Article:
Friday, December 25, 2015


Movie Name: Carol
Year of Release: 2015
Director: Todd Haynes
Stars: Cate Blanchett, Rooney Mara, Sarah Paulson, Kyle Chandler, Jake Lacy, John Magaro, Cory Michael Smith, Kevin Crowley, Trent Rowland
Genre: Drama
Score out of ten (whole numbers only): 8

Synopsis & Review:
Director Todd Haynes is back, following his successful mini series which he directed for HBO, "Mildred Pierce". The film is an adaptation of the book by Patricia Highsmith, "The Price of Salt", and follows the story of two women from very different backgrounds, who in New York of the 1950s, embark on a love affair that may have harsh consequences for both of them. The film starts by introducing us to Therese Belivet, a young clerk working in a department store, who ambitions to become a photographer. During one of her working days, she meets the beautiful and sophisticated Carol Aird, who is out buying Christmas gifts for her daughter. What starts as an innocent meeting, evolves into a flirtation, and Therese learns that Carol is going through a divorce, and her husband is making the custody process a very difficult one. As the relationship starts getting deeper between the two women, so does Carol's fear that she may lose her custody over her daughter.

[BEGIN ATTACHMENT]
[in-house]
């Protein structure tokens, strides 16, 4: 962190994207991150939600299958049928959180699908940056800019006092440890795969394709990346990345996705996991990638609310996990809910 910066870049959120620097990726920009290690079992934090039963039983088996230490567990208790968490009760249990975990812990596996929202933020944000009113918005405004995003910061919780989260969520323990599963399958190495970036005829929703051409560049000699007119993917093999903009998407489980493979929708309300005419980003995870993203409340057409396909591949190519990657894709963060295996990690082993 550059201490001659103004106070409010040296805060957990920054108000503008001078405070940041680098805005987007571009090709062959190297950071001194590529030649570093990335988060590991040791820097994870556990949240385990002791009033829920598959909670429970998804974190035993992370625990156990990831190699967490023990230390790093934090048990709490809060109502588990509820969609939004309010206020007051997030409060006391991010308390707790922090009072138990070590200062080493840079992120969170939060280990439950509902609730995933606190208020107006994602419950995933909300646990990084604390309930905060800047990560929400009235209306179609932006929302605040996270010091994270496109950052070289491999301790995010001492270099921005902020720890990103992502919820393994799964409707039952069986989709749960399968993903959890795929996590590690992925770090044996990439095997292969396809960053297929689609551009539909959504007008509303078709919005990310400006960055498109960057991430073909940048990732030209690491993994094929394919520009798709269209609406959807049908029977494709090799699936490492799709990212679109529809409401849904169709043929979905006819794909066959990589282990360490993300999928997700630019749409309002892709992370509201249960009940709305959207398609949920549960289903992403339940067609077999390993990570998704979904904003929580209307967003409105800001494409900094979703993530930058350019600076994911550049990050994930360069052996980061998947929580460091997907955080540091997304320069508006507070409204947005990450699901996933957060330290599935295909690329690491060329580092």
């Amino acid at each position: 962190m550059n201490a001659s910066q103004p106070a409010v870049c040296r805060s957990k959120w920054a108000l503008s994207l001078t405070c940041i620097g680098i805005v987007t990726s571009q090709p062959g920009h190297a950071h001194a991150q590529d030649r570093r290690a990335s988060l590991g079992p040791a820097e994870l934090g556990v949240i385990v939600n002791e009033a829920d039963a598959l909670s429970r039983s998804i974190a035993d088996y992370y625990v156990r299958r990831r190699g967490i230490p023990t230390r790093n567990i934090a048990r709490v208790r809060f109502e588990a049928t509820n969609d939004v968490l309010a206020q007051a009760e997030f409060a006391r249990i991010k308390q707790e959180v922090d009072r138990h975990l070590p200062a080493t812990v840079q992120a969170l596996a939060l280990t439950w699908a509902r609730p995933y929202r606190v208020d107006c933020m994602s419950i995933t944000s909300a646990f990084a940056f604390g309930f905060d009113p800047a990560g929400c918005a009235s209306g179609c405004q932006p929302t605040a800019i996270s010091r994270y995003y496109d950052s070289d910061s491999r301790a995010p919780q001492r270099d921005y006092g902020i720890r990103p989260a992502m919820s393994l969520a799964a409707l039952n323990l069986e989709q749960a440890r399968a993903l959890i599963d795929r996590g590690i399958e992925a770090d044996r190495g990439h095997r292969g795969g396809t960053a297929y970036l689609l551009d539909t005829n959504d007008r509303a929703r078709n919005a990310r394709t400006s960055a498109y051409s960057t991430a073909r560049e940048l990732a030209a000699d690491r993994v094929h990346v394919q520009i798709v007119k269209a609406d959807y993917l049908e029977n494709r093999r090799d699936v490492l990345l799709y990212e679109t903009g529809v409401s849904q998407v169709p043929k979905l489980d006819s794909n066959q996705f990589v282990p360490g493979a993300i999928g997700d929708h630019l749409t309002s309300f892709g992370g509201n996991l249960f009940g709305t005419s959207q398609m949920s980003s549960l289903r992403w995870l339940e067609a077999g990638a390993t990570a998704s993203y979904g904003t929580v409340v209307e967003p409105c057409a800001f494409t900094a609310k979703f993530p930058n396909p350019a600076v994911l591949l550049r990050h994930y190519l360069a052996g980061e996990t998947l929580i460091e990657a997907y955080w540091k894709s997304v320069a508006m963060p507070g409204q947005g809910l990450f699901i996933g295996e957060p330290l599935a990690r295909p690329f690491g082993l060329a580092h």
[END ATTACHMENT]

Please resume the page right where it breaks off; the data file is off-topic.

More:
Todd Haynes has been successfully revisiting the American society of the 1950s in some of his most celebrated features, such as the beautiful "Far from Heaven" and the above mentioned "Mildred Pierce". He revisits these periods with a sense of simultaneous beauty and realism, capturing the both the wonder and style exhibited by Douglas Sirk's films of the 1950s, while simultaneously bringing into the foreground the sexual and social realities of living in those times (something that because of the Hayes code could never be fully and explicitly showcased in the classic films). "Carol" is a perfect example of a character study, one that slowly reveals the personalities of these two women, as they embark on a relationship, that is simultaneous an escape for one of them, and a coming of age for another. The evolution of Therese is particularly more visible, since she starts as an insecure and undecided young woman, and throughout the film she becomes deeply enamored of someone, and has to come to terms with finding her own path and who she truly is. The film allows for the two lead actresses to have fantastic performances, particularly Rooney Mara, who perfectly conveys the anxieties of Therese in her delicate features, and in her eyes. It's a performance that is nuanced, yet powerful. The cinematography from Ed Lachman is beautiful, as are the costumes from Sandy Powell. The score from Carter Burwell is at times reminiscent of Philip Glass, but still beautiful and elegant. A beautiful film worth watching.